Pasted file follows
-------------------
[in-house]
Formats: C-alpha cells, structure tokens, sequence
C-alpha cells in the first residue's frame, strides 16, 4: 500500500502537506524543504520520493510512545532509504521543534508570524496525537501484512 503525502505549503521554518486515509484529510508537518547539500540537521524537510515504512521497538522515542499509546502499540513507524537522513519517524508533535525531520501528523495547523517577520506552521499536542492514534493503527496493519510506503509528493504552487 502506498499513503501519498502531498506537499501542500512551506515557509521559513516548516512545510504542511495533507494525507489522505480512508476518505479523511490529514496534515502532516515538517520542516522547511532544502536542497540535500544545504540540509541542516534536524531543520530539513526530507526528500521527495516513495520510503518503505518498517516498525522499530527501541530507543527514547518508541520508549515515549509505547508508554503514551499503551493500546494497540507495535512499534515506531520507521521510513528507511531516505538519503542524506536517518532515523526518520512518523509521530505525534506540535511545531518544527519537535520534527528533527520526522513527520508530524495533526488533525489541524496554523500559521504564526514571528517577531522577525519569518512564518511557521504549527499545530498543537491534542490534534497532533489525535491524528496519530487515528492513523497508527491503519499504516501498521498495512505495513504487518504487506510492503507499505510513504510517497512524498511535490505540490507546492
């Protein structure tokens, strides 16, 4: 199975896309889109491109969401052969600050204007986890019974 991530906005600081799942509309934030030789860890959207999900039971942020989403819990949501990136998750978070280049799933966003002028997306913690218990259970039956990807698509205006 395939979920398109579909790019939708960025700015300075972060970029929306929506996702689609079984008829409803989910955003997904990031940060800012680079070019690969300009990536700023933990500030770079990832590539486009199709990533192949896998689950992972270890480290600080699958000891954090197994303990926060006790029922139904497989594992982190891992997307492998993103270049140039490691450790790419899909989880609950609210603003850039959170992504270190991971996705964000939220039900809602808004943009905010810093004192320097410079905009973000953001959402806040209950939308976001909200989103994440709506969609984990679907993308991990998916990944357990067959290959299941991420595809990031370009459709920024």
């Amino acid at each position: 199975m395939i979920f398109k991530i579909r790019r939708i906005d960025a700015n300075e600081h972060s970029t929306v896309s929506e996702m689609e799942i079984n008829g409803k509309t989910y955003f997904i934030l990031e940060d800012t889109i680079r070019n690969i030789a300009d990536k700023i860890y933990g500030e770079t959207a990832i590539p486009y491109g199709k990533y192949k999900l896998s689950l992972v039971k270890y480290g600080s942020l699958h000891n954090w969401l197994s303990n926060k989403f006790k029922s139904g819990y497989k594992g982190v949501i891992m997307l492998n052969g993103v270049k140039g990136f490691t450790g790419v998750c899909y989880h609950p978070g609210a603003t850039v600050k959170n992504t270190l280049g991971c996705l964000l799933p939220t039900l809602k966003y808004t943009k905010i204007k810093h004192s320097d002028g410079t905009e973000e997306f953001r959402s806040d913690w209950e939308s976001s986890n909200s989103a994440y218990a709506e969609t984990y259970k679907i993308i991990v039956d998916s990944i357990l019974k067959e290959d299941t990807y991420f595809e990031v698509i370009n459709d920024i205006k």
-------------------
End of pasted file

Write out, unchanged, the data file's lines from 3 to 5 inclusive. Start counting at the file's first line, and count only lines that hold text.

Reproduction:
C-alpha cells in the first residue's frame, strides 16, 4: 500500500502537506524543504520520493510512545532509504521543534508570524496525537501484512 503525502505549503521554518486515509484529510508537518547539500540537521524537510515504512521497538522515542499509546502499540513507524537522513519517524508533535525531520501528523495547523517577520506552521499536542492514534493503527496493519510506503509528493504552487 502506498499513503501519498502531498506537499501542500512551506515557509521559513516548516512545510504542511495533507494525507489522505480512508476518505479523511490529514496534515502532516515538517520542516522547511532544502536542497540535500544545504540540509541542516534536524531543520530539513526530507526528500521527495516513495520510503518503505518498517516498525522499530527501541530507543527514547518508541520508549515515549509505547508508554503514551499503551493500546494497540507495535512499534515506531520507521521510513528507511531516505538519503542524506536517518532515523526518520512518523509521530505525534506540535511545531518544527519537535520534527528533527520526522513527520508530524495533526488533525489541524496554523500559521504564526514571528517577531522577525519569518512564518511557521504549527499545530498543537491534542490534534497532533489525535491524528496519530487515528492513523497508527491503519499504516501498521498495512505495513504487518504487506510492503507499505510513504510517497512524498511535490505540490507546492
């Protein structure tokens, strides 16, 4: 199975896309889109491109969401052969600050204007986890019974 991530906005600081799942509309934030030789860890959207999900039971942020989403819990949501990136998750978070280049799933966003002028997306913690218990259970039956990807698509205006 395939979920398109579909790019939708960025700015300075972060970029929306929506996702689609079984008829409803989910955003997904990031940060800012680079070019690969300009990536700023933990500030770079990832590539486009199709990533192949896998689950992972270890480290600080699958000891954090197994303990926060006790029922139904497989594992982190891992997307492998993103270049140039490691450790790419899909989880609950609210603003850039959170992504270190991971996705964000939220039900809602808004943009905010810093004192320097410079905009973000953001959402806040209950939308976001909200989103994440709506969609984990679907993308991990998916990944357990067959290959299941991420595809990031370009459709920024």
């Amino acid at each position: 199975m395939i979920f398109k991530i579909r790019r939708i906005d960025a700015n300075e600081h972060s970029t929306v896309s929506e996702m689609e799942i079984n008829g409803k509309t989910y955003f997904i934030l990031e940060d800012t889109i680079r070019n690969i030789a300009d990536k700023i860890y933990g500030e770079t959207a990832i590539p486009y491109g199709k990533y192949k999900l896998s689950l992972v039971k270890y480290g600080s942020l699958h000891n954090w969401l197994s303990n926060k989403f006790k029922s139904g819990y497989k594992g982190v949501i891992m997307l492998n052969g993103v270049k140039g990136f490691t450790g790419v998750c899909y989880h609950p978070g609210a603003t850039v600050k959170n992504t270190l280049g991971c996705l964000l799933p939220t039900l809602k966003y808004t943009k905010i204007k810093h004192s320097d002028g410079t905009e973000e997306f953001r959402s806040d913690w209950e939308s976001s986890n909200s989103a994440y218990a709506e969609t984990y259970k679907i993308i991990v039956d998916s990944i357990l019974k067959e290959d299941t990807y991420f595809e990031v698509i370009n459709d920024i205006k």